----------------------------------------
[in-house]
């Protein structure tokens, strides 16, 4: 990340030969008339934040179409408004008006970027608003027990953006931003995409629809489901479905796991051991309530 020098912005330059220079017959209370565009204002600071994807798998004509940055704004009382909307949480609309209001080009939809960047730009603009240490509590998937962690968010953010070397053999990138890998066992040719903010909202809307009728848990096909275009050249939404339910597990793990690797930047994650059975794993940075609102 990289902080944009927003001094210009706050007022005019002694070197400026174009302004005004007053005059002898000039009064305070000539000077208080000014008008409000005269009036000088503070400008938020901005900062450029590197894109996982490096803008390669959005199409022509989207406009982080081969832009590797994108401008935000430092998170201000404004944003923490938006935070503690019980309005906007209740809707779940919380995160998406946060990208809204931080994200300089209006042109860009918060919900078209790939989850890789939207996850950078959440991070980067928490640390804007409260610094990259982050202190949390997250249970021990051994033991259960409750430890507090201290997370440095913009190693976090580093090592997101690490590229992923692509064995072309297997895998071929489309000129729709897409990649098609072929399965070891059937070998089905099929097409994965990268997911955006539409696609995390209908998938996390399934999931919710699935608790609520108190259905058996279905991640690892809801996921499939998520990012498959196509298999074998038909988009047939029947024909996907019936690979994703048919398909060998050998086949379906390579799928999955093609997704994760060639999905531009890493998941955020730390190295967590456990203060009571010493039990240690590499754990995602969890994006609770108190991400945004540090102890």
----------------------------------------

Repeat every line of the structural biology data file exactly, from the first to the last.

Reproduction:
[in-house]
């Protein structure tokens, strides 16, 4: 990340030969008339934040179409408004008006970027608003027990953006931003995409629809489901479905796991051991309530 020098912005330059220079017959209370565009204002600071994807798998004509940055704004009382909307949480609309209001080009939809960047730009603009240490509590998937962690968010953010070397053999990138890998066992040719903010909202809307009728848990096909275009050249939404339910597990793990690797930047994650059975794993940075609102 990289902080944009927003001094210009706050007022005019002694070197400026174009302004005004007053005059002898000039009064305070000539000077208080000014008008409000005269009036000088503070400008938020901005900062450029590197894109996982490096803008390669959005199409022509989207406009982080081969832009590797994108401008935000430092998170201000404004944003923490938006935070503690019980309005906007209740809707779940919380995160998406946060990208809204931080994200300089209006042109860009918060919900078209790939989850890789939207996850950078959440991070980067928490640390804007409260610094990259982050202190949390997250249970021990051994033991259960409750430890507090201290997370440095913009190693976090580093090592997101690490590229992923692509064995072309297997895998071929489309000129729709897409990649098609072929399965070891059937070998089905099929097409994965990268997911955006539409696609995390209908998938996390399934999931919710699935608790609520108190259905058996279905991640690892809801996921499939998520990012498959196509298999074998038909988009047939029947024909996907019936690979994703048919398909060998050998086949379906390579799928999955093609997704994760060639999905531009890493998941955020730390190295967590456990203060009571010493039990240690590499754990995602969890994006609770108190991400945004540090102890």